Arriving at the Fire and/or Arson Scene: Documenting the Scene

After the lead investigator has evaluated the scene, he or she must document the scene. He or she should follow these steps:

Note: This section of the guide is intended for the individual responsible for the investigation of a fire incident. At the time the scene is determined to involve an arson or other crime, the investigator must address legal requirements for scene access, search and evidence seizure.

Photograph or videotape the scene. The investigator should create and preserve an accurate visual record of the scene and the evidence prior to disturbing the scene.

The investigator should:

  • Photograph and/or videotape the assembled crowd and the fire in progress.
  • Remove all nonessential personnel from the background when photographing the scene and evidence.
  • Photograph the exterior and interior of the fire scene (consider walls, doors, windows, ceilings, floors) in a systematic and consistent manner. (Videotaping may serve as an additional record but not as a replacement for still photography.)
  • Photograph any points or areas of origin, ignition sources and first material ignited.
  • Photograph any physical reconstruction of the scene.
  • Maintain photo and video logs. Record the date, the name of the photographer and the subject.
  • Determine whether additional photographic resources are necessary (e.g., aerial photography, infrared photography or stereo photography).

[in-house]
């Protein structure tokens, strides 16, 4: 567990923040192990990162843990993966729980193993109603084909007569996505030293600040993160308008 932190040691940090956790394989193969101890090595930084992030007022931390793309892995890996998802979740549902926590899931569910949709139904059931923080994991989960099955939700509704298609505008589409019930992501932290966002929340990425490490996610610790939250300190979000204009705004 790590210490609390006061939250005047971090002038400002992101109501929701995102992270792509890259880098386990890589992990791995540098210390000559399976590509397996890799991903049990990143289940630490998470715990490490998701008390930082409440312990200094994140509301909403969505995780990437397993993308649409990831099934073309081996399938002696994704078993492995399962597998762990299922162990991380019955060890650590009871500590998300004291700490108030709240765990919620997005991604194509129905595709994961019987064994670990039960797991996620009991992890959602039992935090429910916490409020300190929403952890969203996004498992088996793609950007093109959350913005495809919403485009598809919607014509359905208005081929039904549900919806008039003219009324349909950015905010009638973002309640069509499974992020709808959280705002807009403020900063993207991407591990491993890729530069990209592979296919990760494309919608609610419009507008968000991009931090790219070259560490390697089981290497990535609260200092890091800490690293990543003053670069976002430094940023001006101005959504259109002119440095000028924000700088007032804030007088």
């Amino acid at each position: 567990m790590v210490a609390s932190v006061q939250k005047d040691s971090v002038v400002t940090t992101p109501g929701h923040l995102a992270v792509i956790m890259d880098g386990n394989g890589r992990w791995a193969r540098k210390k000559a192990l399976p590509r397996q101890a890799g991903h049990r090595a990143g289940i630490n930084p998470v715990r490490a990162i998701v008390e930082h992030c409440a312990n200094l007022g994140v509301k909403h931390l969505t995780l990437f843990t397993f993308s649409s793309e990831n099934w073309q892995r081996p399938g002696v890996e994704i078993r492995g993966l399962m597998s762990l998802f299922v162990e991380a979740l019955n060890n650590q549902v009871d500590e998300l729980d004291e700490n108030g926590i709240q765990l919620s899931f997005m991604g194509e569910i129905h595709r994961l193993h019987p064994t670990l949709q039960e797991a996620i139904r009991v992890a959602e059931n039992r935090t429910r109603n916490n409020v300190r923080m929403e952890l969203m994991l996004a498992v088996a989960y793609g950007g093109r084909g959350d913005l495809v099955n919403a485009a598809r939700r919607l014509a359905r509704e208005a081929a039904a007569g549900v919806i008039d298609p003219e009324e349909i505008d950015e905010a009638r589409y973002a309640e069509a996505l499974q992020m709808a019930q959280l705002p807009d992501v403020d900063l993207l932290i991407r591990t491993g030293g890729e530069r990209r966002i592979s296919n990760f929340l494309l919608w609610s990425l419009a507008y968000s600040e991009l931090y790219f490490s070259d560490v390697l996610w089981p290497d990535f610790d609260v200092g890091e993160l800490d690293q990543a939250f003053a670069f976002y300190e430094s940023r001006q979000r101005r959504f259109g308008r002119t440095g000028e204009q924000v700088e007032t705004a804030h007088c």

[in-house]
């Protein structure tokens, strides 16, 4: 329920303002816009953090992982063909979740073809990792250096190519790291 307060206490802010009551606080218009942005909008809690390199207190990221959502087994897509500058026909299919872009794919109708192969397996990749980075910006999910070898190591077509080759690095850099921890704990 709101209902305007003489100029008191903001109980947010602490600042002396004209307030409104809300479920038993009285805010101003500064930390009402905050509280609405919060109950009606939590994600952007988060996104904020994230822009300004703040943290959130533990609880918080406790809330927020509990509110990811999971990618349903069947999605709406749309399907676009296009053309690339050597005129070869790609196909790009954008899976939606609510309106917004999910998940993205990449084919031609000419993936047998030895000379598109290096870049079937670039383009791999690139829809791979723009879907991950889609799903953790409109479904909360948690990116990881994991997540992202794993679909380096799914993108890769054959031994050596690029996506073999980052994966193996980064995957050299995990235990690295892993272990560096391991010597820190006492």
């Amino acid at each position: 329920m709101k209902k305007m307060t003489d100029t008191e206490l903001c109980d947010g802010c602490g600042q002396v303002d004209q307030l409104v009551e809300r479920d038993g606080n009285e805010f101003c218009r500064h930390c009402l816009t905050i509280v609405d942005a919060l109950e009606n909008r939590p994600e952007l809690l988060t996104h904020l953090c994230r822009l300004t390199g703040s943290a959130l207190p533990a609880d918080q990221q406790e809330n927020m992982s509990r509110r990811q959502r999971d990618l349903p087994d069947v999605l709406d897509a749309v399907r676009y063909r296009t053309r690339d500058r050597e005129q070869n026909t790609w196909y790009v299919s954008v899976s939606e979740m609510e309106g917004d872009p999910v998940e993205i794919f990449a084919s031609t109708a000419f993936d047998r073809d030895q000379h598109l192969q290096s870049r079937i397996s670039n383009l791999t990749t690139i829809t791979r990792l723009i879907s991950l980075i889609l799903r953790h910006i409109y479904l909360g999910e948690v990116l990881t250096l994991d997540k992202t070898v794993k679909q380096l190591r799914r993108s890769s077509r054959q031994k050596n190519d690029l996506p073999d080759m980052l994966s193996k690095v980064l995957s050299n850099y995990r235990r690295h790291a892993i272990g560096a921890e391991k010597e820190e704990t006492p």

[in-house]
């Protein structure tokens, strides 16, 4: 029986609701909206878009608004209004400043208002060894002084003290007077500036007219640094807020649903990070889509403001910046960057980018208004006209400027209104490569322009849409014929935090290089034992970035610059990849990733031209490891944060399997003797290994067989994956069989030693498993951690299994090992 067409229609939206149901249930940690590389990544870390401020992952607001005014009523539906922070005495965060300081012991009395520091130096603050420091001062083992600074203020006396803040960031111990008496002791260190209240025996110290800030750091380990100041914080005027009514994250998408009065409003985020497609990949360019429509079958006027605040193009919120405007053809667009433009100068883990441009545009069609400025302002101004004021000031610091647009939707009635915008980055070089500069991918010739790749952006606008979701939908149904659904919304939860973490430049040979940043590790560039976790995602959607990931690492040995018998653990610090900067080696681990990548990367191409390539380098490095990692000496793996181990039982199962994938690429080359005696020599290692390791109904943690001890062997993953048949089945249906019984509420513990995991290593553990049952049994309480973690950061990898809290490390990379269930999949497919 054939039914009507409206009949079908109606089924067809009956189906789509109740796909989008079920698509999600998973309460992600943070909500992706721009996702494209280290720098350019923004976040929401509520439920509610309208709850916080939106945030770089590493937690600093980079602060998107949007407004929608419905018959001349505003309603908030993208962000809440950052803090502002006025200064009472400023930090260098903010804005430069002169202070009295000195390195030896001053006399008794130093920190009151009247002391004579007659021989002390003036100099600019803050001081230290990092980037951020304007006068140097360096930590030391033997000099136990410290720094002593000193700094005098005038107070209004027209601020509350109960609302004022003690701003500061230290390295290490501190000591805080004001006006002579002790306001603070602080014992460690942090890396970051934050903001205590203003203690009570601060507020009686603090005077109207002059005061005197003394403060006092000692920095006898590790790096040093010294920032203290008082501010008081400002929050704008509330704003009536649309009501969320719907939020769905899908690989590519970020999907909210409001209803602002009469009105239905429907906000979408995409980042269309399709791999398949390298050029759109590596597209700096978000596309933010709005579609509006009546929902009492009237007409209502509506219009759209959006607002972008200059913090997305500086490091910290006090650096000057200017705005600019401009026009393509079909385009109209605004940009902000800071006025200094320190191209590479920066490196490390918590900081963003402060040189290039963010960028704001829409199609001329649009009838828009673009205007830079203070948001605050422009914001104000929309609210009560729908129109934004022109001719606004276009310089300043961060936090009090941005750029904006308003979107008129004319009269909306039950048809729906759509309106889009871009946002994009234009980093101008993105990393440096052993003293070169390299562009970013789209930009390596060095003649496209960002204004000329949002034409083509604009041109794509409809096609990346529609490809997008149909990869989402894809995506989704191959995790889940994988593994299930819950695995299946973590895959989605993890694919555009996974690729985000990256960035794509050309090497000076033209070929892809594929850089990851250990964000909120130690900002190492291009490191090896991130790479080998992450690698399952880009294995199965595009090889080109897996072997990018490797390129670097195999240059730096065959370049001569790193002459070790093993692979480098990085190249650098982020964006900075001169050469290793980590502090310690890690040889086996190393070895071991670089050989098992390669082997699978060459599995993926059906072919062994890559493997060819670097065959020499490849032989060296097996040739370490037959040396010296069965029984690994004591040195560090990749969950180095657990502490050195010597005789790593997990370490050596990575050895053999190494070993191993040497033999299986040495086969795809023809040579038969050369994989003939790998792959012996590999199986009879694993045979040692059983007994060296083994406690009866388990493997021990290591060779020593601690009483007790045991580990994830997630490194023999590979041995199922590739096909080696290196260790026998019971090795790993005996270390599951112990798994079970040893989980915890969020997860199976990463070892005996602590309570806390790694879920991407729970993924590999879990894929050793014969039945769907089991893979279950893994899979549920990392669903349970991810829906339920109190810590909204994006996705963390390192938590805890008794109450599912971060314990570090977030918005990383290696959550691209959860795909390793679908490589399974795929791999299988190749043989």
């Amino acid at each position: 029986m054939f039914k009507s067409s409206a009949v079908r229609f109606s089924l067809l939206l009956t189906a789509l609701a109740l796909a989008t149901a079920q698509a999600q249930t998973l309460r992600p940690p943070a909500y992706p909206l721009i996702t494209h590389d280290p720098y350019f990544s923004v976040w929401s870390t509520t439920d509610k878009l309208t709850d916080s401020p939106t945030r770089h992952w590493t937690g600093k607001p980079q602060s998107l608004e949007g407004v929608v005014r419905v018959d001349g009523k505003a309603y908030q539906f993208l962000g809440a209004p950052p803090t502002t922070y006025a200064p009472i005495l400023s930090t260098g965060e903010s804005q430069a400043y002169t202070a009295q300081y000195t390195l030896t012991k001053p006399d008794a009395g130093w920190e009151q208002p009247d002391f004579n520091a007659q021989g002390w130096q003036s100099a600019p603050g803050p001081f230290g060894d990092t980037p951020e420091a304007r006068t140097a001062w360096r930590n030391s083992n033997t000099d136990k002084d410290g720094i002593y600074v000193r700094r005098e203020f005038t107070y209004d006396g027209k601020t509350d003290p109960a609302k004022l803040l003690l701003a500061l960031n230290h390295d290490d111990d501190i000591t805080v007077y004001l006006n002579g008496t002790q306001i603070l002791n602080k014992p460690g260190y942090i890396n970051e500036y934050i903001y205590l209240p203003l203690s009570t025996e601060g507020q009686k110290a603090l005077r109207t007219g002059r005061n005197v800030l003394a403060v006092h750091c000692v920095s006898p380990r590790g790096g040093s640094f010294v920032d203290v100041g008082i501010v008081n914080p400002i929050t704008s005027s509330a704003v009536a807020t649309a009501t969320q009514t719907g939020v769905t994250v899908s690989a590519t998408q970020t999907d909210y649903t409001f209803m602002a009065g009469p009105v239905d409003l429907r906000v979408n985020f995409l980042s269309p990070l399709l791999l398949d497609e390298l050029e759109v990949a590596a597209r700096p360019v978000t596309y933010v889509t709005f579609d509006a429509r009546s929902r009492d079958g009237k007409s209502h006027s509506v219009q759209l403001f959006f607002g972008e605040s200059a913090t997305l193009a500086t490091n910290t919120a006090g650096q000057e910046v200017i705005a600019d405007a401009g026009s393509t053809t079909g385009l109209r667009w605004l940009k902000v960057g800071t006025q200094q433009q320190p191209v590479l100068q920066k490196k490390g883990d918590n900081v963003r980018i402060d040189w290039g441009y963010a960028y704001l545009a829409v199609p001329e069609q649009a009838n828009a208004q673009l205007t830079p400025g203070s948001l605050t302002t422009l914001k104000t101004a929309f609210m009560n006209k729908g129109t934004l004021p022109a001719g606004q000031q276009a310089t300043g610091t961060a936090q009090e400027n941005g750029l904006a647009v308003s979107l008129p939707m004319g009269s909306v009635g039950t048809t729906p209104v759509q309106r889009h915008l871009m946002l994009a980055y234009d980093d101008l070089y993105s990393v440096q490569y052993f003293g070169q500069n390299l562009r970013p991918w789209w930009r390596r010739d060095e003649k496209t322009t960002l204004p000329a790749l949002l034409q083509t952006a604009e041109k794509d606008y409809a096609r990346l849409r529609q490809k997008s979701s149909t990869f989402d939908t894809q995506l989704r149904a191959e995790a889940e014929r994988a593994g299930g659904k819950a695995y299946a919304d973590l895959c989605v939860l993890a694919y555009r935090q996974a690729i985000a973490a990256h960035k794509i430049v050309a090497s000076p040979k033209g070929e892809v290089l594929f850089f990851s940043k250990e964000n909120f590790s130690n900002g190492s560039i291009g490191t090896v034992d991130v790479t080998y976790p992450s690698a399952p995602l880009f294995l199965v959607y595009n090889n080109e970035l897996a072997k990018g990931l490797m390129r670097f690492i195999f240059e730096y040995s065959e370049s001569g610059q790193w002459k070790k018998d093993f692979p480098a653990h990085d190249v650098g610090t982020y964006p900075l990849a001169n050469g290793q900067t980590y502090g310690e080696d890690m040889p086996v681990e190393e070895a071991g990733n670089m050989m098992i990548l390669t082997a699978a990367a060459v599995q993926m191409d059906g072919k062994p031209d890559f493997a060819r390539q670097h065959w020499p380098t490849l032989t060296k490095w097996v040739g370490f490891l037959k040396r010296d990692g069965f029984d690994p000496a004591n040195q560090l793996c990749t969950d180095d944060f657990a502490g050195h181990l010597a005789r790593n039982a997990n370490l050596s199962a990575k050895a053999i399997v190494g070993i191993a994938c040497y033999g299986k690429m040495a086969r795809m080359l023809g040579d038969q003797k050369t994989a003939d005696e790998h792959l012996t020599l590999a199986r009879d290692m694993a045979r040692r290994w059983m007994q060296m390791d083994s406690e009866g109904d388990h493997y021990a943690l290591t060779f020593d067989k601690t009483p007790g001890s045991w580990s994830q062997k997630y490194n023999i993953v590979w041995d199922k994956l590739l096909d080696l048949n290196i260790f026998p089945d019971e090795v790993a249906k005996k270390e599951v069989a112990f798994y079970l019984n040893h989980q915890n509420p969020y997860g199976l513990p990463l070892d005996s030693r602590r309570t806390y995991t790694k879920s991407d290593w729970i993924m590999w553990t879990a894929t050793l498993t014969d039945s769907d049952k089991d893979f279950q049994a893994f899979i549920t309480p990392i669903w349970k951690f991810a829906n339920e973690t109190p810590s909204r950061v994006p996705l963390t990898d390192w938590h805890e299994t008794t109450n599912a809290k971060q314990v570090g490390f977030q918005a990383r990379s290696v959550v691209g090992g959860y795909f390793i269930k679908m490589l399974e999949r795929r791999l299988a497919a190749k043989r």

Describe and document the scene. The investigator should create a permanent, documented record of observations to refresh recollections, support the investigator's opinions and conclusions, and support photographic documentation.

The investigator should:

  • Prepare a narrative, written descriptions and observations, including possible fire causes.
  • Sketch an accurate representation of the scene and its dimensions, including significant features such as the ceiling height, fuel packages (e.g., combustible contents of the room), doors, windows and any areas of origin.
  • Prepare a detailed diagram using the scene sketch(es), preexisting diagrams, drawings, floor plans or architectural or engineering drawings of the scene. This may be done at a later date.
  • Determine whether additional documentation resources are necessary.
Date Created: June 1, 2009